DNSSEC Now Deployed in Root DNS

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The root zone of the Internet's DNS has now been digitally signed for DNSSEC . The signing marks a major milestone in the history of Internet security, for the first time providing a secured root of DNS information.

With DNSSEC, the information integrity of DNS -- the technology that helps to routes domain name traffic to IP addresses -- can be secured, limiting the risk of DNS spoofing attacks and mitigating a key threat to the Internet at large.

"The milestone is crucial because it means that administrators of recursive name servers -- the servers that look up Internet addresses using data from the Domain Name System (DNS) -- can in most cases enable validation of DNS data by configuring just the root's public key," Ken Silva, senior vice president and chief technology officer at VeriSign, told InternetNews.com. VeriSign assists with the management of the root zone under a cooperative agreement with the U.S. Department of Commerce and provided testing and implementations for the deployment of DNSSEC in the Authoritative Root Zone, Silva said.

"With the signed root zone now available, DNS server administrators the world over can begin to do their part in the next phase of DNSSEC deployment," he added.

DNS security became a critical issue two years ago when security researcher Dan Kaminsky disclosed security risks to the Internet's DNS infrastructure. The DNS weaknesses could potentially have been leveraged by attackers to disrupt the Internet's operation by spoofing DNS information and misdirecting Internet users' traffic.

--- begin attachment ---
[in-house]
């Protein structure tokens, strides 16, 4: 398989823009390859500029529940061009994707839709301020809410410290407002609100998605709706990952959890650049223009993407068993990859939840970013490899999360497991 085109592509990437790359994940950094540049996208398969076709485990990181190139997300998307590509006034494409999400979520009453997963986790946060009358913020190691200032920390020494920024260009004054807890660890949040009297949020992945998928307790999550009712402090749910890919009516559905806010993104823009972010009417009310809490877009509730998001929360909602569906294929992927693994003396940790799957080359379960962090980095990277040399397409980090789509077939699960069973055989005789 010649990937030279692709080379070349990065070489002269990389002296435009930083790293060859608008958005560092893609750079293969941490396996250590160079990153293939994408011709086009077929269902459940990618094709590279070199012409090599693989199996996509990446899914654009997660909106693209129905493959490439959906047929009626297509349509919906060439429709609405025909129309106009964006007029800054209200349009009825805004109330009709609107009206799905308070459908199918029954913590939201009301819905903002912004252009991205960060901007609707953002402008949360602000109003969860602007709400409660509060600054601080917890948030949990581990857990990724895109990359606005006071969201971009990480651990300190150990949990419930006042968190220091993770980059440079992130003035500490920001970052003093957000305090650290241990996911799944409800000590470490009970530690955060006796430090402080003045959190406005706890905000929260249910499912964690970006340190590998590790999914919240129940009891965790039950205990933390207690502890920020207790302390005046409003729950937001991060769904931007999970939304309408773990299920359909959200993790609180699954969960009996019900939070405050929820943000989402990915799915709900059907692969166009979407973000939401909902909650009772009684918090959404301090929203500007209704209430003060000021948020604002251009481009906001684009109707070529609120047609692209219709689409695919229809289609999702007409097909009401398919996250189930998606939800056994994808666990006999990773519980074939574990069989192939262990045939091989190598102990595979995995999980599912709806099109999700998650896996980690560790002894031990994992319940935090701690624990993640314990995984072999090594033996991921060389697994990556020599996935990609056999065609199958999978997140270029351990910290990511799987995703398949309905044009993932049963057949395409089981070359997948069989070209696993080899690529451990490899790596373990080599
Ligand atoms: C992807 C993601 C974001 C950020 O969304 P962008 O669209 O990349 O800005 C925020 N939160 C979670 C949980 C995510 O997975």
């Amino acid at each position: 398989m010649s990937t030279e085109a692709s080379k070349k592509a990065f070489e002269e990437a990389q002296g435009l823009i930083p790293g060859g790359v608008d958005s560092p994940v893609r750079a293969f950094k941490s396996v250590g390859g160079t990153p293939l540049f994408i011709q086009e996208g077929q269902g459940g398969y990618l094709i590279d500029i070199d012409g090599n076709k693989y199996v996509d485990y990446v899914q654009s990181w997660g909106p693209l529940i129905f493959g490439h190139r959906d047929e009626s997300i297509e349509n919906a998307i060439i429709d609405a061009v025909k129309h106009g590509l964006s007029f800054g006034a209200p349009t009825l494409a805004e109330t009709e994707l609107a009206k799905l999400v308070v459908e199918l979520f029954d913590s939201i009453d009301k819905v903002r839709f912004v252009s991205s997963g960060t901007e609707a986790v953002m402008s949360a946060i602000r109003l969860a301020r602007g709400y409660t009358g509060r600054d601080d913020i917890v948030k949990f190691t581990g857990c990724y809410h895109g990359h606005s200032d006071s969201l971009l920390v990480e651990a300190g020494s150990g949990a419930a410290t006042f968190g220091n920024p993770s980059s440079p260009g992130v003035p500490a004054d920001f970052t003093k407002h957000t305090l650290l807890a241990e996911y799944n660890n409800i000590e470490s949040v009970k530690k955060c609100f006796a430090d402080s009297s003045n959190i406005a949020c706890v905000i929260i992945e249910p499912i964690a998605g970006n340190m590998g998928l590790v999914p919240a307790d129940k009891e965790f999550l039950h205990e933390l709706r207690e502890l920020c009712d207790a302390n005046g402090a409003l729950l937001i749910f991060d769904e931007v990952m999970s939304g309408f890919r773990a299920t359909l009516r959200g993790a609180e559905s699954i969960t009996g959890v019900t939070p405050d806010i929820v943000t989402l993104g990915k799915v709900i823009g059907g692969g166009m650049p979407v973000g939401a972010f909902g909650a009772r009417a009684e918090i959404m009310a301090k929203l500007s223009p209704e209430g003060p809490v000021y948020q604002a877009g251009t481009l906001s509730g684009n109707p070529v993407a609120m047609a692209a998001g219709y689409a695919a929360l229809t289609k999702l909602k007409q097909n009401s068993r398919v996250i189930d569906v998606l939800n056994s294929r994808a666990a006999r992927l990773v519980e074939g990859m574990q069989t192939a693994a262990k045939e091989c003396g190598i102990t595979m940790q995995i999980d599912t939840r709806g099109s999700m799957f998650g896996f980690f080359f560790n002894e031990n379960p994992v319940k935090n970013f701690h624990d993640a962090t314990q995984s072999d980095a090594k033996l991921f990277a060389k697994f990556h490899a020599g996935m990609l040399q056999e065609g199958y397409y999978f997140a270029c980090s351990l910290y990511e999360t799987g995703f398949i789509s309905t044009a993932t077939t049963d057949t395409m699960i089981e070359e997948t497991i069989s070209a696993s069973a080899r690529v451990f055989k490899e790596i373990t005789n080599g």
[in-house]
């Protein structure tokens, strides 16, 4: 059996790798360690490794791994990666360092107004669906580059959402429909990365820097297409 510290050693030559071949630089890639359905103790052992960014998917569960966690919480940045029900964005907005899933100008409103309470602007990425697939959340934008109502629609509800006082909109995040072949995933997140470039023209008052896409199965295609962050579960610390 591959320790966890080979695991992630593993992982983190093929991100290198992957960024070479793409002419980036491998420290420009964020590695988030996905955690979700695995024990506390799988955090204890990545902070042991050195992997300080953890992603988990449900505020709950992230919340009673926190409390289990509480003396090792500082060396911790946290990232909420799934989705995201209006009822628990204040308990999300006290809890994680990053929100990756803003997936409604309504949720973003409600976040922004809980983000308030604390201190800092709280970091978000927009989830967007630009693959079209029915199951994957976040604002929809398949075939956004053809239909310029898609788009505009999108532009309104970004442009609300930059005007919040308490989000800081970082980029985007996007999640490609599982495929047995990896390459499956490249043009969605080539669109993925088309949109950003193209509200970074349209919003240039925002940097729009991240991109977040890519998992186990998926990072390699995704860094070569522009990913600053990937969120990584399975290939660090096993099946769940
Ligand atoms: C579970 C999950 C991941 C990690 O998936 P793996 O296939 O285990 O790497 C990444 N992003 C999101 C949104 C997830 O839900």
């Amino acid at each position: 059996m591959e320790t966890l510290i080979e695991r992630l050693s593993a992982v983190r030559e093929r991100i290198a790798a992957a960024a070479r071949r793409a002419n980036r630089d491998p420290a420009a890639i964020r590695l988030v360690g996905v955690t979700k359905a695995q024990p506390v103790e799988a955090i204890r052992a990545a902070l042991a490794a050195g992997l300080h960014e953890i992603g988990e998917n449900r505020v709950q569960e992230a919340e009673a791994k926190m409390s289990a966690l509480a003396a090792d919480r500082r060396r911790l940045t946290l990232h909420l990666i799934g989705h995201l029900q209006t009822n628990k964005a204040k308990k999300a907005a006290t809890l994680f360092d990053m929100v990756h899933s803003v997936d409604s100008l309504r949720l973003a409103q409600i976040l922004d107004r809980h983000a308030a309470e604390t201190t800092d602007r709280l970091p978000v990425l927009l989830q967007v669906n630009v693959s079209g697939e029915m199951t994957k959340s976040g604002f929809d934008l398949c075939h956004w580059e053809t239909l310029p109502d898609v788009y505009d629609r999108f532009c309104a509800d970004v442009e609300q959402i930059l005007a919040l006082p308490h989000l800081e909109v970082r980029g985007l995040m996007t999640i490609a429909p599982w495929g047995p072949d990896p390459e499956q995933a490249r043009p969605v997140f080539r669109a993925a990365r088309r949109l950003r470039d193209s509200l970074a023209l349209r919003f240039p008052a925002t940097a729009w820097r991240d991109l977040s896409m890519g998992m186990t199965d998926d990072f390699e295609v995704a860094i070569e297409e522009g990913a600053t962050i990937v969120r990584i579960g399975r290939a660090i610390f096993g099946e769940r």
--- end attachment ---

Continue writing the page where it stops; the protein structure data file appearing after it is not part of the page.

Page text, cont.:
In response, Internet authorities and stakeholders stepped up efforts to better secure the Net's key infrastructure, chief among which is the effort to promote and support DNSSEC. The root zone's DNSSEC signing was completed on July 15, in the second phase of a key-signing process that began in mid-June with the production of the cryptographic key use to secure the root zone.

"The root zone signing is the culmination of months of preparation, testing and deployment by ICANN, the U.S. Department of Commerce, VeriSign and the root server operators," Silva said. "The root zone is now fully DNSSEC-enabled. Operators of DNS resolvers are able to configure their servers to query root servers requesting DNSSEC-signed responses, then validate that the responses originated from an authoritative source and the response has not been modified."

"The collaborative, methodical approach to successfully complete deployment of DNSSEC in the root has been designed to minimize the potential for unexpected functional or performance issues," he added. "Performance has been monitored closely by VeriSign and other root operators throughout this process, which began in January 2010 with the deployment of a Deliberately Unvalidatable Root Zone and culminated on July 15 with the root zone signing. Additionally, a Root Scaling Study team was formed to report on the impact of several changes in the root zone, including DNSSEC."

In addition to assisting with the testing and deployment of DNSSEC in the root zone, VeriSign also works to ensure the performance of DNS. The company is currently engaged in a $300 million effort called Project Apollo that's aimed at improving and scaling DNS infrastructure.

Moving forward, domain name registries will also need to secure themselves with DNSSEC. Among the big top-level domains (TLDs),the .org registry is the only that is currently set up for DNSSEC. The VeriSign-operated .com and .net registries are currently in the process of deploying DNSSEC in an process that Silva said is on schedule for late this year and early next year.

"Signing the root zone is an important step in our incremental approach to implementing DNSSEC," Silva said. "We are currently working with our .com and .net registrars to complete preparations for signing .net in Q4 2010 followed by .com in Q1 2011. As we progress through our deployment schedule, we continue to apply the lessons learned from our DNSSEC implementations, provide technical assistance and tools to assist registrars with their implementations, and enable testing with a number of infrastructure providers in our DNSSEC Interoperability Lab."

Sean Michael Kerner is a senior editor at InternetNews.com, the news service of Internet.com, the network for technology professionals.